I absolutely love this line in today’s excellent post by Patrick Rothfuss about Neil Gaiman’s The Ocean at the End of the Lane:
I will say this. It made me smile. I laughed out loud. I cried. Not because of any particular sad moment, but because sometimes the shape a story makes is like a key turning inside me and I cannot do anything but weep.
I know this feeling so well. I have strong emotional reactions to great books, too: I laugh. I cry. Most often of all, I get chills. The best art—not just books, but music, movies, you name it—will often generate strong emotion. It’s an almost physical reaction. It’s involuntary. It’s the high all readers chase after, I think, and for some it gets ever more elusive.
I try to cover different angles in my reviews. Some basic description of plot and characters. Some interpretation, or an attempt at such at least, without spoiling too much—themes, imagery, and so on. I include, obviously, my own opinion—a recommendation to read the book, or not.
I believe my writing style can sometimes be a bit distant, reserved maybe—because I try to focus on the book and keep my personality out of the mix. It’s not about me, it’s about the book.
However, the very best books make this impossible, as Patrick Rothfuss so eloquently said in his post, and I don’t think there’s ever anything wrong with expressing that strong a reaction in a review. I felt that way when I reviewed Catherynne M. Valente’s Six-Gun Snow White earlier this year, and more recently when I read Kevin Barry’s City of Bohane, which I’ll be reviewing here and at Tor.com soon.
So while I often edit my own emotions out of my reviews before posting, replacing them with a relatively lame “highly recommended” or something like it, they’ll sometimes, inevitably, sneak in after all. And I don’t think there’s anything wrong with that.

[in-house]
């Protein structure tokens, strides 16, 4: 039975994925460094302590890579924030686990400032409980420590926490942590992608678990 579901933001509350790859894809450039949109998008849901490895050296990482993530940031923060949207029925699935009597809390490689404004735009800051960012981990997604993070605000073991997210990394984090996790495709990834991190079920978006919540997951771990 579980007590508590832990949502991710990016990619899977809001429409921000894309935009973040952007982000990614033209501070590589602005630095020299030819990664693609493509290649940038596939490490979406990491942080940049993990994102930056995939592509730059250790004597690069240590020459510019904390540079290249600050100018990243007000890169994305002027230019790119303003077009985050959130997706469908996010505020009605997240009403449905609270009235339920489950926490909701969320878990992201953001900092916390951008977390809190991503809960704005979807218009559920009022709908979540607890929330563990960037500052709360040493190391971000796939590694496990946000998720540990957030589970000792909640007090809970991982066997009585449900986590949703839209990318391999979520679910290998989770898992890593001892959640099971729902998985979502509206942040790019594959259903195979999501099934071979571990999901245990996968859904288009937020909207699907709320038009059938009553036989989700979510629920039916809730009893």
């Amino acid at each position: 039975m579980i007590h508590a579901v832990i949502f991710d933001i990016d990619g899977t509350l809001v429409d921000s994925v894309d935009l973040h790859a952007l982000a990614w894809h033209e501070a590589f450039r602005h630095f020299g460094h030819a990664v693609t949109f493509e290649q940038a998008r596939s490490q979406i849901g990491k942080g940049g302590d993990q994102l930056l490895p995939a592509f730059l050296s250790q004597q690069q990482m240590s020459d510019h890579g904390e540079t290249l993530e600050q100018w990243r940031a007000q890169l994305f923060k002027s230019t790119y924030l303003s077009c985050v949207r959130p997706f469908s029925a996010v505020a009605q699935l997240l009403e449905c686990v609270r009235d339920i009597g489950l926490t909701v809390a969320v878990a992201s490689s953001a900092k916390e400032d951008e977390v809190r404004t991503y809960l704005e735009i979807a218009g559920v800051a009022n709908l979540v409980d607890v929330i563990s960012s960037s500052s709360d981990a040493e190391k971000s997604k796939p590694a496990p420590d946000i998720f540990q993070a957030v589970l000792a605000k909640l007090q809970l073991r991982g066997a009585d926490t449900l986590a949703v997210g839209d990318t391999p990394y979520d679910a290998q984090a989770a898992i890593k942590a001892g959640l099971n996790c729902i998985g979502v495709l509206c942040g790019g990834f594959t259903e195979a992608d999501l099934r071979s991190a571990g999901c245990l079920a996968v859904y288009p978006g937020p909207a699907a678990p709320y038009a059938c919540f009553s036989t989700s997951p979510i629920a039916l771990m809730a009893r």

I can’t help but have my personality in the mix. I figure if someone reads my review and jives with what I say as well as me that’s coming through what I’m saying then that helps them determine if they should even go with my opinion.
I love it when a book gives me chills. You know what I hate though? Getting annoyed – i loathe annoying characters that get on my nerves and make me want to face punch them. It takes away the enjoyment for me even if I know the author is trying to make them annoying. You?
I’m going to Neil’s San Francisco signing at the end of this month – I cannot wait!!
Neil is awesome. I met him a few years ago at a signing here in San Diego. My copy of Good Omens is now signed by both Neil and Terry – one of them wrote the first half of a joke, and the other one completed it.
I don’t mind annoying characters as in “they’re annoying people” – what annoys me most is when they do things that don’t make sense except the author needs to advance the plot. E.g. (to refer to the other post you commented on) I think Miriam Black is an annoying person – she would drive me nuts inside of 5 minutes, but she’s a brilliant character because everything she does makes sense.